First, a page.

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Chapter 32. Social, Cultural, and Religious Influences on Children. Culture, Socialization, and Religion. A pattern of assumptions, beliefs, and practices that unconsciously frames or guides the outlook and decisions of a group of people.

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chapter 32

Chapter 32

Social, Cultural, and Religious Influences on Children

culture socialization and religion
Culture, Socialization, and Religion
  • A pattern of assumptions, beliefs, and practices that unconsciously frames or guides the outlook and decisions of a group of people.
  • The process by which children acquire the beliefs, values, and behaviors of a given society in order to function within a group.
  • Dictates a code of morality and influences the family’s attitudes toward education, male and female role identity, and beliefs regarding their ultimate destiny.
social roles
Social Roles
  • Roles are cultural creations
  • A role allows some behaviors and prohibits others
  • A child’s idea of his/her social role is a major factor in shaping the self-concept
  • Her idea comes from a collection of several groups to which she is exposed such as family, peers, and other authority figures
  • The child ultimately selects those ideas of role behavior that are best for him
controlling behavior
Controlling Behavior
  • Culture uses guilt and shame techniques to control social behavior
  • Children internalize norms and expectations of others to help regulate their behavior
  • Self-regulated people punish themselves
  • Those who do not regulate themselves are punished by the culture
subcultural influences
Subcultural Influences
  • Children are born into a certain subcultural group, but grow and develop in a blend of groups. The 2 subcultures that have the greatest influence on how the family raises their children is:
    • Ethnic group*
    • Social class/occupation*
subcultures cont d
Subcultures cont’d
  • The two subcultures that have the greatest influence on socialization of the child are:
    • Schools—pass on expectation of the culture: attendance, authority, reward and punishment based on achievement teaches child how to make it in the world
    • Peer groups—become more and more important after the child enters school and as the child grows. Child learns to conform, compromise, and follow rules of the peer group in an effort to belong.
family life in north america
Family life in North America
  • More mobile; busier; more fragmented
  • Less reliance on tradition and more reliance on professed “experts”, peers, and mass media to shape behavior
  • Minorities are increasing—cultural blending is occurring
cultural and religious influences on health care
Cultural and Religious Influences on Health Care
  • Susceptibility to health problems—genetic factors
  • Socioeconomic factors—biggest influence on health. Preventive health care, access, and good nutrition is severely lacking in poor families and families without health insurance.
  • Customs and folkways
  • Food customs
customs and folkways
Customs and Folkways
  • Some cultures feel like illness affects whole body and all aspects of child’s life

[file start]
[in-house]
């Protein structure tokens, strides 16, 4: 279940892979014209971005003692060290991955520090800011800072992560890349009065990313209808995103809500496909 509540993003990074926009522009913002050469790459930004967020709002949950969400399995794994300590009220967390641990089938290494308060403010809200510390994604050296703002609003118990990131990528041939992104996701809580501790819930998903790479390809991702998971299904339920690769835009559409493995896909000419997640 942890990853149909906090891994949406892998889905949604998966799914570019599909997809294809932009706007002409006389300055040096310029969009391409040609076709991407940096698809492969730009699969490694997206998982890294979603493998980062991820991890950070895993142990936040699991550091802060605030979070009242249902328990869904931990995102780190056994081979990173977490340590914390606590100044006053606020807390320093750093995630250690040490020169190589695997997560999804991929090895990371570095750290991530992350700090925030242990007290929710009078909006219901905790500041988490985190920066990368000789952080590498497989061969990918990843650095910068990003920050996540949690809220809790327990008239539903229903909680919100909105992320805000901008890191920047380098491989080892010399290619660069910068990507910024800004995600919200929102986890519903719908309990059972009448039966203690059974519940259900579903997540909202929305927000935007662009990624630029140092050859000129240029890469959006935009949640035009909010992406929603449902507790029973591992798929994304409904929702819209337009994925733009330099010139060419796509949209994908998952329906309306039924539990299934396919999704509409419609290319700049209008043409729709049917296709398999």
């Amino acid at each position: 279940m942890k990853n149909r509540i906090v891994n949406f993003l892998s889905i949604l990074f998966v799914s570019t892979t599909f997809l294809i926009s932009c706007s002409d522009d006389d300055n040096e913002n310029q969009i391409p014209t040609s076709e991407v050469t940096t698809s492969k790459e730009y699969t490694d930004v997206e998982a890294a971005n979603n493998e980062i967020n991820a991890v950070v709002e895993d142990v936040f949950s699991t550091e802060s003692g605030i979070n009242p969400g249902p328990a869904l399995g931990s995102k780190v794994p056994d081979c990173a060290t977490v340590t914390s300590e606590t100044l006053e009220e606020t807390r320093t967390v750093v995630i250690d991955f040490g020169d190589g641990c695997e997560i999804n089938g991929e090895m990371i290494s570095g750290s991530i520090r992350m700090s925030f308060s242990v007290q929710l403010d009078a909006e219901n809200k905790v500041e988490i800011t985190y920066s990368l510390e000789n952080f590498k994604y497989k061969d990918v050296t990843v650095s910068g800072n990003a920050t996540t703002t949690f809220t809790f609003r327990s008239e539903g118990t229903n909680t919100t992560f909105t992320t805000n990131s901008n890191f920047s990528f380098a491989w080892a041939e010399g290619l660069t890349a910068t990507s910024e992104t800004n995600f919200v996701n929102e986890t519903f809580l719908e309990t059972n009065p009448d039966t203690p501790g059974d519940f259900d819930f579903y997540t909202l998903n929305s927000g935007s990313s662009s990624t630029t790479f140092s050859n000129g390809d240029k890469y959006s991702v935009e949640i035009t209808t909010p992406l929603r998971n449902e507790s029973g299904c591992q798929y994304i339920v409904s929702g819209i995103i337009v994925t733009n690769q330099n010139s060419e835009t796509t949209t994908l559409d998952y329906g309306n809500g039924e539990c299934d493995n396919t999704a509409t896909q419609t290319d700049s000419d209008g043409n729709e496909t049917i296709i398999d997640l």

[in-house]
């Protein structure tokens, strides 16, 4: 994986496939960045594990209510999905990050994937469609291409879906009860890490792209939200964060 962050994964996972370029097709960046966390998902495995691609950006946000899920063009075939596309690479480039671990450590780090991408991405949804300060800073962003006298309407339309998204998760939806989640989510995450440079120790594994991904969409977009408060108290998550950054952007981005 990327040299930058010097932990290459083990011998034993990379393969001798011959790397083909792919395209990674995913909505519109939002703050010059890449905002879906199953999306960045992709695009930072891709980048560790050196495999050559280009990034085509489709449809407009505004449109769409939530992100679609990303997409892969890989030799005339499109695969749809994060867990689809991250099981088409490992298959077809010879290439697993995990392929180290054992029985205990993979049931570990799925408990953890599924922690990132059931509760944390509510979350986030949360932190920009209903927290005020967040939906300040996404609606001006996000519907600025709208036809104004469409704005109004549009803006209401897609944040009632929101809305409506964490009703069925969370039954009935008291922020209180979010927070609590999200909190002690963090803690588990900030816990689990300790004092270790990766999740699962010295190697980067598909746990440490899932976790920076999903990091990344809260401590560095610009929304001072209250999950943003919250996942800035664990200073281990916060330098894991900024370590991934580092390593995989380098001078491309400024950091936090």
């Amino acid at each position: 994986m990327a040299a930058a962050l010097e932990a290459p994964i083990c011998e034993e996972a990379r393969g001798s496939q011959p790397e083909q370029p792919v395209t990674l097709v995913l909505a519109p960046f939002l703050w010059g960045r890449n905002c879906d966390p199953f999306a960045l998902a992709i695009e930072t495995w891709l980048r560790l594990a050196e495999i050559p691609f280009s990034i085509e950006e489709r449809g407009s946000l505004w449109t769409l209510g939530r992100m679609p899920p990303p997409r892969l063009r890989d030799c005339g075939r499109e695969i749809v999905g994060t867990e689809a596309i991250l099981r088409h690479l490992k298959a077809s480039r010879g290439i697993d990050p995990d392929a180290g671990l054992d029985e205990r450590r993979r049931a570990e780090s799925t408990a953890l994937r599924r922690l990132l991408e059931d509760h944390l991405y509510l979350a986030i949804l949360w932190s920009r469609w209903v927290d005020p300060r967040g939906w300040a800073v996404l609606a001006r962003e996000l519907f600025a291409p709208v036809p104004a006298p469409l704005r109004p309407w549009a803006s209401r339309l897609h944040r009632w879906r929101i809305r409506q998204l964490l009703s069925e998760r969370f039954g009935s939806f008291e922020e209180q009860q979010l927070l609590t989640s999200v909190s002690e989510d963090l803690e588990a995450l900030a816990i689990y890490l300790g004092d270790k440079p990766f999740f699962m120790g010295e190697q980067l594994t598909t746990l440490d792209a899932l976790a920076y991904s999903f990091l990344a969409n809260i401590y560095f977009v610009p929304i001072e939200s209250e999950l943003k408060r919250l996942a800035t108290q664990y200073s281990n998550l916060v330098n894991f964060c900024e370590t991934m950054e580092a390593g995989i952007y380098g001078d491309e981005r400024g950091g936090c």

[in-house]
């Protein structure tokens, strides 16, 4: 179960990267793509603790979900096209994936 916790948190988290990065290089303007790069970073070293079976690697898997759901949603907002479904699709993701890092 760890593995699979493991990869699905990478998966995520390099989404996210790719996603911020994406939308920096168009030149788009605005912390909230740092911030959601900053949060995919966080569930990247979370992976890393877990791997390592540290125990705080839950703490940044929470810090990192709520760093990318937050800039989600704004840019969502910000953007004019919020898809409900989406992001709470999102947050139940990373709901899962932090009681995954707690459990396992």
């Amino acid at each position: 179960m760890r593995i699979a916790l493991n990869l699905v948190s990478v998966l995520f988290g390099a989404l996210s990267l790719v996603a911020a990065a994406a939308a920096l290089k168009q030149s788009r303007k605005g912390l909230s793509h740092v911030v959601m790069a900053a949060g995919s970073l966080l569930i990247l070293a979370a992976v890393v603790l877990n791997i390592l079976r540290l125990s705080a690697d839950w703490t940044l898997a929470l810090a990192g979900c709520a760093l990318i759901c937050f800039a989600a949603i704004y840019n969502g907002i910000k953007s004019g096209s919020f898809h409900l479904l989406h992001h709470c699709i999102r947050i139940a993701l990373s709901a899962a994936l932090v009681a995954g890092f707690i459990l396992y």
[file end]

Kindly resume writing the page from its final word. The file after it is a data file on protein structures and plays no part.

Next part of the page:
• Signs and sx may be interpreted differently than the nurse sees them
  • Some cultures value male over female child
  • Time may be viewed differently
  • Decision maker in family may vary
customs and folkways cont d
Customs and Folkways cont’d
  • Be mindful of your approach to the child
  • Involvement of family in child’s care may differ
  • Prejudice can go both ways
  • Child may have complicated name based on family custom
  • Food choices may be based on availability, religion, or hot and cold theory
communication needs
Communication Needs
  • Those with LEP must have language assistance
  • Do not use medical jargon or slang
  • Remember nonverbal communication may differ
    • Eye contact
    • Personal space
    • Gestures
    • Silence
    • Yes means no
health beliefs
Health Beliefs
  • Natural forces—self in harmony with universe; natural forces like weather can cause illness
  • Supernatural forces—evil spirits or sin cause illness—meds won’t work
  • Imbalance of forces—yin and yang; hot and cold. Illness is an imbalance of forces. Get in balance to be well
  • Biomedical theory—pathogens cause illness
health practices
Health Practices
  • Similarities among cultures regarding prevention and treatment of illness
  • Most seek other remedies or sources before seeking medical attention
  • Practices may be harmful (lead ingestion) or harmless (amulets) or may be perceived as being abusive (Box 32-1; p.835)
  • Best not to criticize or suggest that biomedical approach is the only right one; try to compromise
religious beliefs
Religious Beliefs
  • Religious articles or rituals
  • Dietary restrictions
  • Rituals r/t baptism or death
  • Clergy needs
increase your own cultural competence
Increase Your Own Cultural Competence
  • Be aware of your own cultural values and religious beliefs
  • Reject racism
  • Be aware of and knowledgeable about the predominant groups in your own community
  • Become familiar with cultural issues related to health and illness
  • Realize that certain behaviors may be cultural in nature and not “abnormal”
cultural competence cont d
Cultural Competence cont’d
  • On admission, ask if the child and family have any cultural or religious concerns that may affect health care
  • Make efforts to learn about each client’s unique hx and develop a trusting, accepting relationship
  • Work with other nurses in developing acceptable interventions for the predominant culture groups.